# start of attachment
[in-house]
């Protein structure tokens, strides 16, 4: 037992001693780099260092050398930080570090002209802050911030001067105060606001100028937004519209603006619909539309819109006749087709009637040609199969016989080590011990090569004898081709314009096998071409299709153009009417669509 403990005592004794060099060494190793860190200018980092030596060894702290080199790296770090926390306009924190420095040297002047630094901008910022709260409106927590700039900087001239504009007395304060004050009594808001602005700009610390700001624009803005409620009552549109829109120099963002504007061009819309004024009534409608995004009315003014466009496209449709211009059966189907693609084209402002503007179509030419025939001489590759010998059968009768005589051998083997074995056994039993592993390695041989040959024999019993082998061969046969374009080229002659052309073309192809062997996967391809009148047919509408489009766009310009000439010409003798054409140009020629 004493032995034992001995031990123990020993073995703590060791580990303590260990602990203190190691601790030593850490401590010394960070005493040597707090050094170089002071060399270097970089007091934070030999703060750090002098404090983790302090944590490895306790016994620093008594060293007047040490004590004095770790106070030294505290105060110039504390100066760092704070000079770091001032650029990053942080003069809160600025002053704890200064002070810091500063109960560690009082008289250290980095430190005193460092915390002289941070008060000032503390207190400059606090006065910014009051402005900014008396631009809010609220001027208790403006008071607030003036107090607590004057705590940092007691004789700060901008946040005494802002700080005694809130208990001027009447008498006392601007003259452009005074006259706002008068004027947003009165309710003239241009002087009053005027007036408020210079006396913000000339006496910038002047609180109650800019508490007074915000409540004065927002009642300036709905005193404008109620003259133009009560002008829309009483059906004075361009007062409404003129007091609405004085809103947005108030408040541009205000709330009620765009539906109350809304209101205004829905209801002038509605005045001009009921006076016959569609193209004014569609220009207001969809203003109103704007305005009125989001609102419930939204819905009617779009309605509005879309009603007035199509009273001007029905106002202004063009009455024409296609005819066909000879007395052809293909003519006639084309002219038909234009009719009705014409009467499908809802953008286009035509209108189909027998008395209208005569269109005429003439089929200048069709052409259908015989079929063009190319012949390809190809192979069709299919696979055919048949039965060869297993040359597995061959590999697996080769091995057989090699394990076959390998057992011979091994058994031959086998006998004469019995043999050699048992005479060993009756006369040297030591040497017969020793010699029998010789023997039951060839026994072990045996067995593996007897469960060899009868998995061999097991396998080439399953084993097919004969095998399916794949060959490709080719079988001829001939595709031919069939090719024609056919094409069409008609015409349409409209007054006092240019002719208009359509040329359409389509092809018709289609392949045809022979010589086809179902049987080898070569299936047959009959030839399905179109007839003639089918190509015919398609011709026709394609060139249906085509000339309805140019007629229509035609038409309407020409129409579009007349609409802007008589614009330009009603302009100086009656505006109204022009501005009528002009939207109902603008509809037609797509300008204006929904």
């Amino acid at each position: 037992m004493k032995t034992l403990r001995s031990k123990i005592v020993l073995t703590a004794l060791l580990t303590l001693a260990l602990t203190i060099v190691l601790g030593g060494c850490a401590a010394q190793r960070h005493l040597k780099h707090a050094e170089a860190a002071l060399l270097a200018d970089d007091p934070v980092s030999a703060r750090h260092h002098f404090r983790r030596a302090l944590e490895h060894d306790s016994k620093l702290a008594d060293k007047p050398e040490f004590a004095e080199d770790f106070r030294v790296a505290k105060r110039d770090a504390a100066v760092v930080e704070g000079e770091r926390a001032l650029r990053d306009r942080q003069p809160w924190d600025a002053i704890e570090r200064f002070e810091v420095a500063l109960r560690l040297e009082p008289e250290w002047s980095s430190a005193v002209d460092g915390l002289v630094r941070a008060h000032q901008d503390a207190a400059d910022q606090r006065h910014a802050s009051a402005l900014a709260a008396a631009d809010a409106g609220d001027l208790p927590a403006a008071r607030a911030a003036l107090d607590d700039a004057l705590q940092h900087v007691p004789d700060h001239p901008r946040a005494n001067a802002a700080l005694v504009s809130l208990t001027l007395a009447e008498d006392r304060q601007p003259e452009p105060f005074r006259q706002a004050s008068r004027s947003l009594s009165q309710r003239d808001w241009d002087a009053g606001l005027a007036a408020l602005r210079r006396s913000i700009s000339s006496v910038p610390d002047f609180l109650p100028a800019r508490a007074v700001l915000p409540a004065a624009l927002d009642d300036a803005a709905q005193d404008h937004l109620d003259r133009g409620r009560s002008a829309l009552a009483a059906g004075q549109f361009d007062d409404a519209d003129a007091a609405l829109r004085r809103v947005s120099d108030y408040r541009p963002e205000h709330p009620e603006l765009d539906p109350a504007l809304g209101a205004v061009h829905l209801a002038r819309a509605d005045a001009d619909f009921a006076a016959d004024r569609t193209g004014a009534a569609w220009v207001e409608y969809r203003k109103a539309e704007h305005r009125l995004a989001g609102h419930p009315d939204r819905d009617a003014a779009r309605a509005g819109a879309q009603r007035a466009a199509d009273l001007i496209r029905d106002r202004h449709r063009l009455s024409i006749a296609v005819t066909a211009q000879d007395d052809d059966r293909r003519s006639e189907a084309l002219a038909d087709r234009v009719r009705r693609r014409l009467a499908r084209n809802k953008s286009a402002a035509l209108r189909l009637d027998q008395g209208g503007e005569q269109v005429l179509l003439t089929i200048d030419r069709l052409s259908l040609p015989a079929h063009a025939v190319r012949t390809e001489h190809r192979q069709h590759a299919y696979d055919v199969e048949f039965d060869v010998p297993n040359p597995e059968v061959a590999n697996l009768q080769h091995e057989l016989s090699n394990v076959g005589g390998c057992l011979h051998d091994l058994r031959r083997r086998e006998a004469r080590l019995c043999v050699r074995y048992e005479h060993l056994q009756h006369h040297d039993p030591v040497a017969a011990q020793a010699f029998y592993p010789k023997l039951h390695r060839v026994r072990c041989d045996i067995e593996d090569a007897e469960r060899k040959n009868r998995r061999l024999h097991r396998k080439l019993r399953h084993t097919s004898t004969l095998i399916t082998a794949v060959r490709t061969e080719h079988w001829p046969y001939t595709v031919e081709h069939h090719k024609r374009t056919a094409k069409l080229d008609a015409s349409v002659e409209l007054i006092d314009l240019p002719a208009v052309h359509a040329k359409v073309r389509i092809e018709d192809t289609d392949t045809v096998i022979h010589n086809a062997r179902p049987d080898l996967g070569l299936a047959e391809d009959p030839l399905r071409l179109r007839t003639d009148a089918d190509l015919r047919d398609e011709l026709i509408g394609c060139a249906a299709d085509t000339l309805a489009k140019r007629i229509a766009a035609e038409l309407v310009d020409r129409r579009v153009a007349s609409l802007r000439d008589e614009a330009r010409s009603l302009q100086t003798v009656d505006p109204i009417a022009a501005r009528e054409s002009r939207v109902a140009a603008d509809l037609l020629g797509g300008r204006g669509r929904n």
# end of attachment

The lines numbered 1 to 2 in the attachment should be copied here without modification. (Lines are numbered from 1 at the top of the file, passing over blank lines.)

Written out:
[in-house]
């Protein structure tokens, strides 16, 4: 037992001693780099260092050398930080570090002209802050911030001067105060606001100028937004519209603006619909539309819109006749087709009637040609199969016989080590011990090569004898081709314009096998071409299709153009009417669509 403990005592004794060099060494190793860190200018980092030596060894702290080199790296770090926390306009924190420095040297002047630094901008910022709260409106927590700039900087001239504009007395304060004050009594808001602005700009610390700001624009803005409620009552549109829109120099963002504007061009819309004024009534409608995004009315003014466009496209449709211009059966189907693609084209402002503007179509030419025939001489590759010998059968009768005589051998083997074995056994039993592993390695041989040959024999019993082998061969046969374009080229002659052309073309192809062997996967391809009148047919509408489009766009310009000439010409003798054409140009020629 004493032995034992001995031990123990020993073995703590060791580990303590260990602990203190190691601790030593850490401590010394960070005493040597707090050094170089002071060399270097970089007091934070030999703060750090002098404090983790302090944590490895306790016994620093008594060293007047040490004590004095770790106070030294505290105060110039504390100066760092704070000079770091001032650029990053942080003069809160600025002053704890200064002070810091500063109960560690009082008289250290980095430190005193460092915390002289941070008060000032503390207190400059606090006065910014009051402005900014008396631009809010609220001027208790403006008071607030003036107090607590004057705590940092007691004789700060901008946040005494802002700080005694809130208990001027009447008498006392601007003259452009005074006259706002008068004027947003009165309710003239241009002087009053005027007036408020210079006396913000000339006496910038002047609180109650800019508490007074915000409540004065927002009642300036709905005193404008109620003259133009009560002008829309009483059906004075361009007062409404003129007091609405004085809103947005108030408040541009205000709330009620765009539906109350809304209101205004829905209801002038509605005045001009009921006076016959569609193209004014569609220009207001969809203003109103704007305005009125989001609102419930939204819905009617779009309605509005879309009603007035199509009273001007029905106002202004063009009455024409296609005819066909000879007395052809293909003519006639084309002219038909234009009719009705014409009467499908809802953008286009035509209108189909027998008395209208005569269109005429003439089929200048069709052409259908015989079929063009190319012949390809190809192979069709299919696979055919048949039965060869297993040359597995061959590999697996080769091995057989090699394990076959390998057992011979091994058994031959086998006998004469019995043999050699048992005479060993009756006369040297030591040497017969020793010699029998010789023997039951060839026994072990045996067995593996007897469960060899009868998995061999097991396998080439399953084993097919004969095998399916794949060959490709080719079988001829001939595709031919069939090719024609056919094409069409008609015409349409409209007054006092240019002719208009359509040329359409389509092809018709289609392949045809022979010589086809179902049987080898070569299936047959009959030839399905179109007839003639089918190509015919398609011709026709394609060139249906085509000339309805140019007629229509035609038409309407020409129409579009007349609409802007008589614009330009009603302009100086009656505006109204022009501005009528002009939207109902603008509809037609797509300008204006929904």